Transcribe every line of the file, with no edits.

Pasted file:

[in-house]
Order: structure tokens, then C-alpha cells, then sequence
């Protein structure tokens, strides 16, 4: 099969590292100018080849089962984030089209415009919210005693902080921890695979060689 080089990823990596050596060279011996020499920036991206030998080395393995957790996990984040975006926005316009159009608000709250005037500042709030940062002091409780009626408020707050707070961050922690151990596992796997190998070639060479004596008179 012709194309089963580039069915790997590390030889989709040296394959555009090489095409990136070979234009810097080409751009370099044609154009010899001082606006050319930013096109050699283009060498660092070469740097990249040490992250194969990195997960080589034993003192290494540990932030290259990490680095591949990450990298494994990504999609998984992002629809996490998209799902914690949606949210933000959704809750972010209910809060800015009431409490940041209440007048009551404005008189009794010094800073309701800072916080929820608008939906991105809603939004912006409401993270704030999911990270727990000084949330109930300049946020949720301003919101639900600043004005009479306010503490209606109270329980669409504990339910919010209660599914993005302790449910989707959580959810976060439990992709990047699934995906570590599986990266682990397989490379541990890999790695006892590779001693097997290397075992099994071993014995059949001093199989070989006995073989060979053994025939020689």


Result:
[in-house]
Order: structure tokens, then C-alpha cells, then sequence
């Protein structure tokens, strides 16, 4: 099969590292100018080849089962984030089209415009919210005693902080921890695979060689 080089990823990596050596060279011996020499920036991206030998080395393995957790996990984040975006926005316009159009608000709250005037500042709030940062002091409780009626408020707050707070961050922690151990596992796997190998070639060479004596008179 012709194309089963580039069915790997590390030889989709040296394959555009090489095409990136070979234009810097080409751009370099044609154009010899001082606006050319930013096109050699283009060498660092070469740097990249040490992250194969990195997960080589034993003192290494540990932030290259990490680095591949990450990298494994990504999609998984992002629809996490998209799902914690949606949210933000959704809750972010209910809060800015009431409490940041209440007048009551404005008189009794010094800073309701800072916080929820608008939906991105809603939004912006409401993270704030999911990270727990000084949330109930300049946020949720301003919101639900600043004005009479306010503490209606109270329980669409504990339910919010209660599914993005302790449910989707959580959810976060439990992709990047699934995906570590599986990266682990397989490379541990890999790695006892590779001693097997290397075992099994071993014995059949001093199989070989006995073989060979053994025939020689």